And now, a taxpayer-supported busing program set to expire in September has the Orthodox community up in arms. A local rabbi spearheaded a protest, having instructed the parents of his flock “to drive their children to classes and not allow them to ride the buses” on June 11-12 . He’s hoping to teach the town a lesson if it sticks to its guns to withdraw the funds.

In a letter, the rabbi “wanted parents to [clog] the streets with cars on days when the buses are available as a ‘drill’ for what may occur in September.”

Reports from the first day of the “protest,” Wednesday, June 11, were worrisome. “The congestion on the road made it difficult for police and emergency vehicles responding to calls to navigate the thoroughfare at one point, delaying a police cruiser responding to an incident,” reported “The Shore News Network.” “He was delayed due to extremely narrow road shoulders, even with lights and sirens activated.” The protest resumed on Thursday, June 12, with increased traffic delays.



The Orthodox community has created a voting bloc, and has been pushing through their agenda for decades. Mayor Menashe P. Miller is an Orthodox Jew, and the boards and committees are filled with people named Meir, Yechiel, Avraham, Moshe and Judah, raising questions from many of the minority whites, blacks and Hispanics, who have long called Lakewood their home.

The non-Jewish residents of Lakewood have been screaming foul for years, blaming the tight-knit, insular community for a variety of things, from downright rudeness toward non-Jews, to attending a “school” for life to remain at the poverty level to committing welfare fraud. Some current and former residents are convinced that Orthodox Jews do not marry under local laws so they can collect the maximum public assistance payout. “An unwed, uneducated mother of six kids will get top dollar,” groused a former resident, speaking on condition of anonymity.

Claims of blockbusting are common, as well. Blockbusting is the illegal practice used by realtors and developers “to encourage white property owners to sell their houses at a loss, by fraudulently implying that . . . blacks, Hispanics [and] Jews . . . were moving into their neighborhood.”

Jewish developers have been accused of buying up many properties in Lakewood, then renting them out at far below market value to undesirable elements in order to depress real estate values so they could buy up the cheap land and then sell to fat-walleted Orthodox Jews. The result is what amounts to a massive “ethnic cleansing,” which is in fact what has been occurring for many years.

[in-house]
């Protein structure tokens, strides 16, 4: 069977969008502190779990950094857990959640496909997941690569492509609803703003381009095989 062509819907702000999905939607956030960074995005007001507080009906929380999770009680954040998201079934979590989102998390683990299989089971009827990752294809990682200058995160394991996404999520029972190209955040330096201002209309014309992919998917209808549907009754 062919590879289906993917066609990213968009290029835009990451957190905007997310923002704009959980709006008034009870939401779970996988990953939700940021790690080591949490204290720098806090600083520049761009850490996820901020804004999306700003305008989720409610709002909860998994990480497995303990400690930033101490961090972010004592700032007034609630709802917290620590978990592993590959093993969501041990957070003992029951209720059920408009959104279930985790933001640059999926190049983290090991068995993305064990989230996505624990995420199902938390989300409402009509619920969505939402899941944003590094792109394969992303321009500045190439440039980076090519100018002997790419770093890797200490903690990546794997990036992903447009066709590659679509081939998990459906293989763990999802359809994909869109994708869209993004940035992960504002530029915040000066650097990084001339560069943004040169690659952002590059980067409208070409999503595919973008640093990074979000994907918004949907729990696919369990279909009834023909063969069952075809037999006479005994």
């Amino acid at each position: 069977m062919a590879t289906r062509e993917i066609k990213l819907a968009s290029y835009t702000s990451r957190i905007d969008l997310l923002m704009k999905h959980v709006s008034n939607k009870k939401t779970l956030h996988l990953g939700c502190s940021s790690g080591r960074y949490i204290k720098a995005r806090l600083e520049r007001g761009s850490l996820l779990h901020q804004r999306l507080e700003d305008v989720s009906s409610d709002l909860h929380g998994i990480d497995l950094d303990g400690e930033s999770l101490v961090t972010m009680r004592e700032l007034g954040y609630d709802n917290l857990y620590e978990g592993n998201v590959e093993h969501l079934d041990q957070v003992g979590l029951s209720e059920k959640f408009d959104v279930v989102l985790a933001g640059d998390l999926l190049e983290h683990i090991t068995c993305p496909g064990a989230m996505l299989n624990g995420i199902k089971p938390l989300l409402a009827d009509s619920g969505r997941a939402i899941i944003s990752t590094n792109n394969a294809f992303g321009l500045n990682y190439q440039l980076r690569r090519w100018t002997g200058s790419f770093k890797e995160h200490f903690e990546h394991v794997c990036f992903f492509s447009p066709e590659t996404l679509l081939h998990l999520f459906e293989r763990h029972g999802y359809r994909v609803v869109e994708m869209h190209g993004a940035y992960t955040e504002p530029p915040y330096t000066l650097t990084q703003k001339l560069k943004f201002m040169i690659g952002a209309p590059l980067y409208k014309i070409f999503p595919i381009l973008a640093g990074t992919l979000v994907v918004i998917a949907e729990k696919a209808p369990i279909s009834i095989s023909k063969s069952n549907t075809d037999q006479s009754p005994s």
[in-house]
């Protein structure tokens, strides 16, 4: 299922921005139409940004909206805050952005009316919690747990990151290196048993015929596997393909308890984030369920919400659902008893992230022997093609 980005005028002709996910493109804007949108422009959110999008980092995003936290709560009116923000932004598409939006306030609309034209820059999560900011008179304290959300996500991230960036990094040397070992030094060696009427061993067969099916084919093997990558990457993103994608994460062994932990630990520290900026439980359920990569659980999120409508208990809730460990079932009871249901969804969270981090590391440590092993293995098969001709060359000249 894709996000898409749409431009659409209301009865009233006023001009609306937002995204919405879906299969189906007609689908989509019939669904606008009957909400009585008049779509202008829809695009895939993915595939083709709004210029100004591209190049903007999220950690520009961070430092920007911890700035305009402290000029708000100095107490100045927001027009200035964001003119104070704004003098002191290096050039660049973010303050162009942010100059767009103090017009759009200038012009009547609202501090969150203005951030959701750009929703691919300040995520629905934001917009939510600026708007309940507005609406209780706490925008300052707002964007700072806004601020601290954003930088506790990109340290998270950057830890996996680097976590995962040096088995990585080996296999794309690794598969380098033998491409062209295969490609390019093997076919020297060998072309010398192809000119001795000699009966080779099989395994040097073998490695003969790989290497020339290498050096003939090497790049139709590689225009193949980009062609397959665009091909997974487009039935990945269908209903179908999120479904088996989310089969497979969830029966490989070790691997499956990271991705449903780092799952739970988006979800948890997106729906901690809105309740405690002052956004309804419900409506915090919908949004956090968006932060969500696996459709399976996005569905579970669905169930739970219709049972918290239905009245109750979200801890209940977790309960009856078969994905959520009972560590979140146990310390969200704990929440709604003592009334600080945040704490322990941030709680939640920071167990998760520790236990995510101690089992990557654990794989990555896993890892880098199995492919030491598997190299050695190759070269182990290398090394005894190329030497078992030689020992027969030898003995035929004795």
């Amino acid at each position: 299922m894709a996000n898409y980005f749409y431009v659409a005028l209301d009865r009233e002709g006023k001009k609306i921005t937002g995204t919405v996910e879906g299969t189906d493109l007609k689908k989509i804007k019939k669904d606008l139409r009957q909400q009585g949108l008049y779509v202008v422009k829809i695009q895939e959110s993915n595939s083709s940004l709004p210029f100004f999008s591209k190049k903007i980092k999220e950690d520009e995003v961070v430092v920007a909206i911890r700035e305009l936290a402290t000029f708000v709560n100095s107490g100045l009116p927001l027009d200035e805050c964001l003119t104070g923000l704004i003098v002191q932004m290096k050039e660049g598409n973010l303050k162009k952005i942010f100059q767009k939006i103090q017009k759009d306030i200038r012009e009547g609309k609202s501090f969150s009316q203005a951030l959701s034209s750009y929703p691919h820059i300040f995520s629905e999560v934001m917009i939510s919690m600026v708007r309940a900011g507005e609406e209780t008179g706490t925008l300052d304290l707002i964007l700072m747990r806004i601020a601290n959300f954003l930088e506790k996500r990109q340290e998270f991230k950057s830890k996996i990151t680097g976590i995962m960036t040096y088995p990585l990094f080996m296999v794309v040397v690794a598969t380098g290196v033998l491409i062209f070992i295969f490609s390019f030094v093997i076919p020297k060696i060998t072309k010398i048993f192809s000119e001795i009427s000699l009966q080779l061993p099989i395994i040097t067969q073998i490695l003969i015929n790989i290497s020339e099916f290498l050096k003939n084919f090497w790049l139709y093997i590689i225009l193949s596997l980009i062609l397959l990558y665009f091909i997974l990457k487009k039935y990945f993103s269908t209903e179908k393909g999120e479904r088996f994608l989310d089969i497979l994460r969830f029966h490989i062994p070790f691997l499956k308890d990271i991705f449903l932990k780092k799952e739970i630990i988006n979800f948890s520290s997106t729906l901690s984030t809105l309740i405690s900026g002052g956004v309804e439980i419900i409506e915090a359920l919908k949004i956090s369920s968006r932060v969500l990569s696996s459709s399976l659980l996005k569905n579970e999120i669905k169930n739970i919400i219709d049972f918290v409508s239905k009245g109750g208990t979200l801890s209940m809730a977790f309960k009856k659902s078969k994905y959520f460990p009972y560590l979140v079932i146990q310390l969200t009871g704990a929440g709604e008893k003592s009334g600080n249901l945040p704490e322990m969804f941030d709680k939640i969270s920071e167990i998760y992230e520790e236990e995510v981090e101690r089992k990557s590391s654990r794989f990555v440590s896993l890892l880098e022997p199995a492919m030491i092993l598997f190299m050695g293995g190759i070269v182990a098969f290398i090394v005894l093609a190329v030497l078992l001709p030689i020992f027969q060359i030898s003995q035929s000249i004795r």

A synagogue, with separate entrances for men and women, within the massive West Gate 2,000-unit development, along with its own shopping mall and supermarket, where Orthodox Jews occupy almost 100% of the Housing and Urban Development-subsidized facility. The units all have double sinks, to accommodate the Kosher requirements of the residents.

With the absence of non-Jews and other houses of worship within West Gate, critics contend this development, as well as many others in the township, are violating fair housing laws. A source told this reporter there is only one minority resident in the development, an African-American family.

(Photo by Dave Gahary)

In 2006, the U.S. “Department of Justice filed a lawsuit against the owner of a Lakewood apartment complex, charging discrimination against black and Hispanic tenants in favor of Jewish ones,” according to a December 10, 2007 New York Times article.


Heavy equipment demolishing a residents living quarters.

(Photo by Vincent Mineo)

A deadline of Friday, June 20 was set for all of Tent City’s residents to leave, as heavy equipment is slated to level the encampment.


Minister Steven A. Brigham

(Photo by Vincent Mineo)

Minister Brigham, commenting on the matter, told this reporter: “For their own political gain, the politicians are taking the food out of the mouths of the American taxpayer and setting a banquet in front of those who mock us.”

INTERVIEW: New Jersey’s Swelling Tent City (September 30, 2011)

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Dave Gahary, a former submariner in the U.S. Navy, is the host of AFP’s ‘Underground Interview’ series. He prevailed in a suit brought by the New York Stock Exchange in an attempt to silence him.